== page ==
Orlando Cepeda, one of a trio of Hall of Fame sluggers for the San Francisco Giants in the 1960s, was also a groundbreaking star who became the first Puerto Rican player to reach many MLB milestones. Some of the best Orlando Cepeda baseball card appearances are detailed below, including his valuable rookie card and several combination cards he shares with other legends.
Cepeda made the leap to the majors in 1958 as a first baseman, quickly establishing himself as a player to be reckoned with as he became the second player to ever be selected unanimously as Rookie of the Year. Along with teammates Willie Mays and Willie McCovey, Cepeda dominated National League pitching for nearly a decade. His best statistical season was in 1961 when he hit 46 home runs, 142 RBI, and finished second in the Most Valuable Player voting (NL). Cepeda later captured an MVP Award and a World Series crown in 1967 after being traded to the St. Louis Cardinals.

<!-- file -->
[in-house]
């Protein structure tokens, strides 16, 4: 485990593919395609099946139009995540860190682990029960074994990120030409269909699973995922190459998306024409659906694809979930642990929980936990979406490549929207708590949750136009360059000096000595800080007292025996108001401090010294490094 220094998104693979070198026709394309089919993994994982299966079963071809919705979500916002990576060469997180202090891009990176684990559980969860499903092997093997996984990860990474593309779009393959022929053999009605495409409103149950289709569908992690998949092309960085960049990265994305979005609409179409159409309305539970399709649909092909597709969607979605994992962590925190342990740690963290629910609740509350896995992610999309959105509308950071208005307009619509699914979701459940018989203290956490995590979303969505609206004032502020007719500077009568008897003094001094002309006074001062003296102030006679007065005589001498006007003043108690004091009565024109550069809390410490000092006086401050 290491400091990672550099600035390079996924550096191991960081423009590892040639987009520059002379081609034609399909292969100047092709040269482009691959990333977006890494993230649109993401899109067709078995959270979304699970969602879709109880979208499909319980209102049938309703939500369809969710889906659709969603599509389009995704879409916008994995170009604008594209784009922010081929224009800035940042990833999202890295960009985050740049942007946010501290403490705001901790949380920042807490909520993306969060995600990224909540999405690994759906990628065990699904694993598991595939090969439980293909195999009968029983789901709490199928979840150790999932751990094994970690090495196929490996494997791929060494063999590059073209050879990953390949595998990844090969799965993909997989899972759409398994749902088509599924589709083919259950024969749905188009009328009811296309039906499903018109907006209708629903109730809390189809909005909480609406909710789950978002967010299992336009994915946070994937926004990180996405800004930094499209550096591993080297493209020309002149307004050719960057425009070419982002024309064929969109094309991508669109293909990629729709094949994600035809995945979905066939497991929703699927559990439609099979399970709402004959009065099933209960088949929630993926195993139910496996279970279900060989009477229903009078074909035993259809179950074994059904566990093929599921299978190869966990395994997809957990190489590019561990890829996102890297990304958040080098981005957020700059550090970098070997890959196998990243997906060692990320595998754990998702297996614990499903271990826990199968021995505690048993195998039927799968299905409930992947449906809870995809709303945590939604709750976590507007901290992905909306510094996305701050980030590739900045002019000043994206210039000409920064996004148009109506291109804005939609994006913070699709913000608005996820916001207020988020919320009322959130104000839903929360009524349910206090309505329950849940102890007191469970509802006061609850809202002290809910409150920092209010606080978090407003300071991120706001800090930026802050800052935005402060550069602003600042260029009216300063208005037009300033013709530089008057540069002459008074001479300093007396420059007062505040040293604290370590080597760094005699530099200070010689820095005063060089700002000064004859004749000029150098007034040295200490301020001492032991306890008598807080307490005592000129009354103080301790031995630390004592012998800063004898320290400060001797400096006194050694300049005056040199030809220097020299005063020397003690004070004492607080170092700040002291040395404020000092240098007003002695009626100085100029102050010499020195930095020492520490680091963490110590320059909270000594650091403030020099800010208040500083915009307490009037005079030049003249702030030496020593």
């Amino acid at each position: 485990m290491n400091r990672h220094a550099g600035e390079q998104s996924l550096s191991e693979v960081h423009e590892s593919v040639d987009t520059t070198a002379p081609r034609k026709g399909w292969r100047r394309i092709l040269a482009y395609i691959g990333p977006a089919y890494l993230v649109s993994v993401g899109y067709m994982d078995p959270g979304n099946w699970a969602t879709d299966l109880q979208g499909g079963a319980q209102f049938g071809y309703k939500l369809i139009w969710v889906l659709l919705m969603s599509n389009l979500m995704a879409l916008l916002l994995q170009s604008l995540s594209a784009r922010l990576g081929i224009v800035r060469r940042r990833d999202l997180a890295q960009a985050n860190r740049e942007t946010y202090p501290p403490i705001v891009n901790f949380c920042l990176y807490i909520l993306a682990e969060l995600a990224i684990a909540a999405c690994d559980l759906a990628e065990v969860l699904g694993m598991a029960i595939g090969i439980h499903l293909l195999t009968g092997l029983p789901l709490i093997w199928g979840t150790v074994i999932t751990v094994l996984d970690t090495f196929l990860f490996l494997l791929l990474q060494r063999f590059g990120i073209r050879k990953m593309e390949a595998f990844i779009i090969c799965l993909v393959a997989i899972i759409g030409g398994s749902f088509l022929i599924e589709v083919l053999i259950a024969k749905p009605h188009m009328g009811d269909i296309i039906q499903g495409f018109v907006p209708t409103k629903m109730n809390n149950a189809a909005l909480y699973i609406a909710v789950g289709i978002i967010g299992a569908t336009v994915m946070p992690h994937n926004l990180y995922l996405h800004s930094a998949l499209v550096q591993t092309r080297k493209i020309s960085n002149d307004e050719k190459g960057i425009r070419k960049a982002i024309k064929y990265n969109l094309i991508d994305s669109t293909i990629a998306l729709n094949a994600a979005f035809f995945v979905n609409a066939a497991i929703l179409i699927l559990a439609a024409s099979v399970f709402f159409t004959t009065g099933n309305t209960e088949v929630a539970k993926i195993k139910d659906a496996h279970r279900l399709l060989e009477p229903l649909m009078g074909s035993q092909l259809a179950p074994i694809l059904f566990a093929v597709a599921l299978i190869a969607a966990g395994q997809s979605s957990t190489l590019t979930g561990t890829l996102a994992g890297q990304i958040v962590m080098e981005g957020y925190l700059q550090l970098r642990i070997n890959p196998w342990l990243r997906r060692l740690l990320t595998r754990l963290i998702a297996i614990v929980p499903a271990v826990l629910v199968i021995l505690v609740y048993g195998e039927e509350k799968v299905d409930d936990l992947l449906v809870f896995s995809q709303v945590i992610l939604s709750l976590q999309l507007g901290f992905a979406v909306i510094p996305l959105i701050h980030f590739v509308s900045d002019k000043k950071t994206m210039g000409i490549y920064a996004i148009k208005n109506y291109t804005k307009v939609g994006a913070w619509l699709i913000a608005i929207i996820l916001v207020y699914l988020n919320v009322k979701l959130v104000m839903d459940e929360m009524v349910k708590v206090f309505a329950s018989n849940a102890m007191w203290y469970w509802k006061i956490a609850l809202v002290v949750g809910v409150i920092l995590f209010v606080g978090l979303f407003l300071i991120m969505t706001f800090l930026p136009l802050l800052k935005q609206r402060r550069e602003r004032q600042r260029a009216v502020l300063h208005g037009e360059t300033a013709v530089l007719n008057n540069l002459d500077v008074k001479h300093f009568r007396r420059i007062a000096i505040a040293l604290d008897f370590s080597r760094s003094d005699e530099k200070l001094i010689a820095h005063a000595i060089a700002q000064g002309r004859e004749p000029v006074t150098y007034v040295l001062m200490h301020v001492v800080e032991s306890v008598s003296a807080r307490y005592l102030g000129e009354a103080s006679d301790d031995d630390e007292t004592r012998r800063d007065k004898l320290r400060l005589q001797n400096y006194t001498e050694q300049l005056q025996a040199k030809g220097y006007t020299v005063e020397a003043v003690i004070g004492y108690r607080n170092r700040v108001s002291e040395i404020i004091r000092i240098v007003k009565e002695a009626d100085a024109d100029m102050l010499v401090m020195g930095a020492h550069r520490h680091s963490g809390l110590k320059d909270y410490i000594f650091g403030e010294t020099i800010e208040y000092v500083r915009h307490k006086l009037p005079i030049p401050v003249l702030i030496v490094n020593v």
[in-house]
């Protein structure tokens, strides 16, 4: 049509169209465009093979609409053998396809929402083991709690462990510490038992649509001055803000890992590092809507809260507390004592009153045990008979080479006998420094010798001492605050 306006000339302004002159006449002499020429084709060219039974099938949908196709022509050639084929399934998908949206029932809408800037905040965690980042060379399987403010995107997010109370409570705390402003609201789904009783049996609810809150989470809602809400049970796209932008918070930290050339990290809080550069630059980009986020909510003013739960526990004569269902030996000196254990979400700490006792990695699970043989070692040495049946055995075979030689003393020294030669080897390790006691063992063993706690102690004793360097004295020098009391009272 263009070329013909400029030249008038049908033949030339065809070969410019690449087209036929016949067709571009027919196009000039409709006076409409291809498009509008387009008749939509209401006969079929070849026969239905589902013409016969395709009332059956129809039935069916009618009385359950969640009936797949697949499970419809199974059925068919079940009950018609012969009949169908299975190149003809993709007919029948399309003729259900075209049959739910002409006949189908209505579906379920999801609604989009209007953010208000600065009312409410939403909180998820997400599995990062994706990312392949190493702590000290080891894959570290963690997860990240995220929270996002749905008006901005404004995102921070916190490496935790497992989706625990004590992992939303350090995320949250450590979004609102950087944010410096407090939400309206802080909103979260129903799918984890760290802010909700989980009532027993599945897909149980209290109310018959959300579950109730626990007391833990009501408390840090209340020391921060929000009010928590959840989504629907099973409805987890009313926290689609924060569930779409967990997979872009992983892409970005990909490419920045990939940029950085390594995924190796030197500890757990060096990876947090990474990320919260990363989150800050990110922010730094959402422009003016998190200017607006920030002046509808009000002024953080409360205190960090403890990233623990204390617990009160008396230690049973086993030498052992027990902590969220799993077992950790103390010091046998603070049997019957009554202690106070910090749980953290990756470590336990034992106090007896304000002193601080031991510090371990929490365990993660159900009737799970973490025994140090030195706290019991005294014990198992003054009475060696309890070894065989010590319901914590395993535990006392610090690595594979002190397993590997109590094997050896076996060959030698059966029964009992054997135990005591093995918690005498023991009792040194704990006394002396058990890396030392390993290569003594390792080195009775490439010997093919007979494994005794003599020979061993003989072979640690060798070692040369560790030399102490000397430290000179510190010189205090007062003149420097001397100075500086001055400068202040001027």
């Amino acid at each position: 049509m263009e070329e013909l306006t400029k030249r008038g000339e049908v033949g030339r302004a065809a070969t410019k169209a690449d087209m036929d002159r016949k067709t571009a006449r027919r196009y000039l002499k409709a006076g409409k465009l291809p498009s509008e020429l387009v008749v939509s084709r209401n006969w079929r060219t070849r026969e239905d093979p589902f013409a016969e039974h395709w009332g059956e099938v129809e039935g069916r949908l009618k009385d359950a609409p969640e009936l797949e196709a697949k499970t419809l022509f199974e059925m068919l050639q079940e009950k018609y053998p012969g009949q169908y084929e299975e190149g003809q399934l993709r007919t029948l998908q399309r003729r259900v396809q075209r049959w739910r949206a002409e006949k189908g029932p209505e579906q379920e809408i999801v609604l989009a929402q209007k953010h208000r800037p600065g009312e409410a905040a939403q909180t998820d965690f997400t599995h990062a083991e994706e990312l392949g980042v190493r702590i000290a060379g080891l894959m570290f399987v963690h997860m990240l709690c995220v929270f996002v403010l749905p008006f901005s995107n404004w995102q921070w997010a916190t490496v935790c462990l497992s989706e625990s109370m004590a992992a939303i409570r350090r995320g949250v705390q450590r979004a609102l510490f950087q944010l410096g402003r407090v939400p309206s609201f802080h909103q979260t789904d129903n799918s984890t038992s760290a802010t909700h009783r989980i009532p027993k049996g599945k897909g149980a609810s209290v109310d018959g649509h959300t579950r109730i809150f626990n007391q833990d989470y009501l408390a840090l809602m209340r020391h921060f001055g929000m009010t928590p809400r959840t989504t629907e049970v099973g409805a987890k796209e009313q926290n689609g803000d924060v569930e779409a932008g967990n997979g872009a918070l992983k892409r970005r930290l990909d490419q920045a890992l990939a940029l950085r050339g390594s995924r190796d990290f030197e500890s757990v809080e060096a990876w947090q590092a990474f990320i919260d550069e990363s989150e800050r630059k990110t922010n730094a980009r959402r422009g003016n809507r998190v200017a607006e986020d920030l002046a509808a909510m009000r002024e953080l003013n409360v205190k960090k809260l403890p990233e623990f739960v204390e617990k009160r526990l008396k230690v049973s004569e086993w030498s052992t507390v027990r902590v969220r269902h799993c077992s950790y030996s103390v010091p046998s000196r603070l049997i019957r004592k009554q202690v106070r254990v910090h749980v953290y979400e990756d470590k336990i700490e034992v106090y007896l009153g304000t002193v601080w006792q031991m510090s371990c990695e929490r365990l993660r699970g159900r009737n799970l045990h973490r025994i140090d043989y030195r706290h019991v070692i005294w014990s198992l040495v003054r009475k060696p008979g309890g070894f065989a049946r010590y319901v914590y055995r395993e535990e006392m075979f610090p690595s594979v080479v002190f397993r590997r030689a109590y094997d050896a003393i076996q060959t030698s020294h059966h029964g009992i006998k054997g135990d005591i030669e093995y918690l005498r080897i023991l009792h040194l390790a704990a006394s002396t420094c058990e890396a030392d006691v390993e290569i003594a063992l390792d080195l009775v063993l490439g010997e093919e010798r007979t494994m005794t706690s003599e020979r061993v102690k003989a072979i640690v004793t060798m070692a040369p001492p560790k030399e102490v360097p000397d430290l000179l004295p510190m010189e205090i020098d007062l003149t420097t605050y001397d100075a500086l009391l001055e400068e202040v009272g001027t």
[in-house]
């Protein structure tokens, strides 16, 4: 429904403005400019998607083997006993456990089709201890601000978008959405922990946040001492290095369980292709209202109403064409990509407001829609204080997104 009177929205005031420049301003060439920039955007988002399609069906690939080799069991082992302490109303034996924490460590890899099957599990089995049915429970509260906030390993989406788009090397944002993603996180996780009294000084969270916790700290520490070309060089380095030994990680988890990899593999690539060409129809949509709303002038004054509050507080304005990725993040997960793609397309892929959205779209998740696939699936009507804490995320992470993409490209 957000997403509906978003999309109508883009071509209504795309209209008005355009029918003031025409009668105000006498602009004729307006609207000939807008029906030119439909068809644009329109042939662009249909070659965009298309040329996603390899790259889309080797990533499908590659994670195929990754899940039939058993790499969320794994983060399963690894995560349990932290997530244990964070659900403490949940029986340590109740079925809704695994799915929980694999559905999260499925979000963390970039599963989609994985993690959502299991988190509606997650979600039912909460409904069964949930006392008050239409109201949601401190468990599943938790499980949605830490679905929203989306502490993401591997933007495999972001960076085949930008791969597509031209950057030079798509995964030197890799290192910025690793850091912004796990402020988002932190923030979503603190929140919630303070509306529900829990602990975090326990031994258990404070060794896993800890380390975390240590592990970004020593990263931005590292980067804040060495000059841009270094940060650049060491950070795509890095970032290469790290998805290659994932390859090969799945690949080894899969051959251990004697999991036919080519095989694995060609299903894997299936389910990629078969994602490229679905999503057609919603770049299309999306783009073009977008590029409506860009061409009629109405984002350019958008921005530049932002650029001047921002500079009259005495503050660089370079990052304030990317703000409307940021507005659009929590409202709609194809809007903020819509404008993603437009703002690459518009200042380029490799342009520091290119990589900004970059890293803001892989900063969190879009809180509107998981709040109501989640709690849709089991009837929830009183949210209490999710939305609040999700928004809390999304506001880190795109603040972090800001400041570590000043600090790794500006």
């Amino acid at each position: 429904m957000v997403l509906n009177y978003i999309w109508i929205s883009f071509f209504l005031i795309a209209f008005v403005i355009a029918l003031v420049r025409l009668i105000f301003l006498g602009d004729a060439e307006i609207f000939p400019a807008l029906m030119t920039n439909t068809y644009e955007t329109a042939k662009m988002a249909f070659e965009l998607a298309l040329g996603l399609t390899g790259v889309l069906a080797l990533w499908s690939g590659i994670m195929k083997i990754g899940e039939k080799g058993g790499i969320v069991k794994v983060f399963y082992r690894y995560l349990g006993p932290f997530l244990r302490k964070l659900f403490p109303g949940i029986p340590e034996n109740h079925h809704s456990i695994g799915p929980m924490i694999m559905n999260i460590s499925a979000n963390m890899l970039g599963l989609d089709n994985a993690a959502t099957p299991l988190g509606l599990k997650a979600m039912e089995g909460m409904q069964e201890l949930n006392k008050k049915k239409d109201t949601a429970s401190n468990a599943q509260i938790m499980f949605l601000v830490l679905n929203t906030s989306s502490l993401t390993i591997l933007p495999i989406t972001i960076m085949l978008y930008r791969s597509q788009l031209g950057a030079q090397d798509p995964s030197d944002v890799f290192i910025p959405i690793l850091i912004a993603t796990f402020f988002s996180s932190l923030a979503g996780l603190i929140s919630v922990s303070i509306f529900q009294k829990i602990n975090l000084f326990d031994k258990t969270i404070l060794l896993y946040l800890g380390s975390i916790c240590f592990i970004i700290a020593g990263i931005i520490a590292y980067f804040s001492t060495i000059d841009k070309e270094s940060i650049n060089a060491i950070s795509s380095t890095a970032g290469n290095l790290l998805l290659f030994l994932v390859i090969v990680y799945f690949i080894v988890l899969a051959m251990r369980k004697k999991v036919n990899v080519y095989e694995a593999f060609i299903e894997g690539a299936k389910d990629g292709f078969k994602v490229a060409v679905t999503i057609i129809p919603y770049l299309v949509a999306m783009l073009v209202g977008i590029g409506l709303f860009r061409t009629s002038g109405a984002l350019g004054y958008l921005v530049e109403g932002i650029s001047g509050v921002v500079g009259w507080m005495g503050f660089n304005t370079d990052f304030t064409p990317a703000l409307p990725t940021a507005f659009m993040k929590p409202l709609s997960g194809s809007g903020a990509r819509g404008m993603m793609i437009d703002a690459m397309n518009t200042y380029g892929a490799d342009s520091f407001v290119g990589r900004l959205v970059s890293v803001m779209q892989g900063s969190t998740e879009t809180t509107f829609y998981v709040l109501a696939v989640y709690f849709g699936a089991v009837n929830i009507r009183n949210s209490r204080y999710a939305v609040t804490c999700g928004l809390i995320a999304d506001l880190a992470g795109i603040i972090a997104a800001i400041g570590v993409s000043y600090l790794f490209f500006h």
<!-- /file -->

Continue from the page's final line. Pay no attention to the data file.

While all of the cards on this list show Cepeda in a Giants uniform, he also played for several other teams during his career. His 1967 Topps card features him in a Cardinals uniform following his trade to the team in 1966. Atlanta Braves fans can find Cepeda in 1969 Topps when he was briefly Hank Aaron's teammate. Coming later, 1973 Topps offers Cepeda's only Topps card with the Oakland A's and 1974 Topps includes his sole appearance with the Boston Red Sox. The '74 set was also his final Topps card as an active player.
On the premium side, Orlando Cepeda continues to be a frequent autograph signer for both Topps and Panini. Modern signature seekers can find Cepeda autographs in 2016 Topps Tier One, 2016 Topps The Mint Baseball, and 2015 Panini Prizm. Another notable Cepeda autograph can be found in 2005 Upper Deck Ultimate Collection as a dual signature with his Cardinals 1967 World Series-winning teammate Stan Musial.